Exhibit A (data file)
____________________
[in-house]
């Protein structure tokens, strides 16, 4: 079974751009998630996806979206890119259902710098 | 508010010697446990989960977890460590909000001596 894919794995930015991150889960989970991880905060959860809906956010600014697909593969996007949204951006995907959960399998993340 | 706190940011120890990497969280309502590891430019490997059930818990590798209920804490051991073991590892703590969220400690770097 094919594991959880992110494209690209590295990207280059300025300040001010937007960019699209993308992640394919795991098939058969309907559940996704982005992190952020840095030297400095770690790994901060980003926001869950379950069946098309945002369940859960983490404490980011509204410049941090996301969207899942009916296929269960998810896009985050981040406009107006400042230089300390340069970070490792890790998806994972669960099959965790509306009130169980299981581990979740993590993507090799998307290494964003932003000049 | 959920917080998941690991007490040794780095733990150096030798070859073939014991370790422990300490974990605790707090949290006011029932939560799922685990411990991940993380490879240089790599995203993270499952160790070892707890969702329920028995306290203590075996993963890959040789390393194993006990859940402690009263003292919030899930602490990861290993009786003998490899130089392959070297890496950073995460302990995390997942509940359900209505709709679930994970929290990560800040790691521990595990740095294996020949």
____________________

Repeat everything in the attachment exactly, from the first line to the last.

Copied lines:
[in-house]
């Protein structure tokens, strides 16, 4: 079974751009998630996806979206890119259902710098 | 508010010697446990989960977890460590909000001596 894919794995930015991150889960989970991880905060959860809906956010600014697909593969996007949204951006995907959960399998993340 | 706190940011120890990497969280309502590891430019490997059930818990590798209920804490051991073991590892703590969220400690770097 094919594991959880992110494209690209590295990207280059300025300040001010937007960019699209993308992640394919795991098939058969309907559940996704982005992190952020840095030297400095770690790994901060980003926001869950379950069946098309945002369940859960983490404490980011509204410049941090996301969207899942009916296929269960998810896009985050981040406009107006400042230089300390340069970070490792890790998806994972669960099959965790509306009130169980299981581990979740993590993507090799998307290494964003932003000049 | 959920917080998941690991007490040794780095733990150096030798070859073939014991370790422990300490974990605790707090949290006011029932939560799922685990411990991940993380490879240089790599995203993270499952160790070892707890969702329920028995306290203590075996993963890959040789390393194993006990859940402690009263003292919030899930602490990861290993009786003998490899130089392959070297890496950073995460302990995390997942509940359900209505709709679930994970929290990560800040790691521990595990740095294996020949």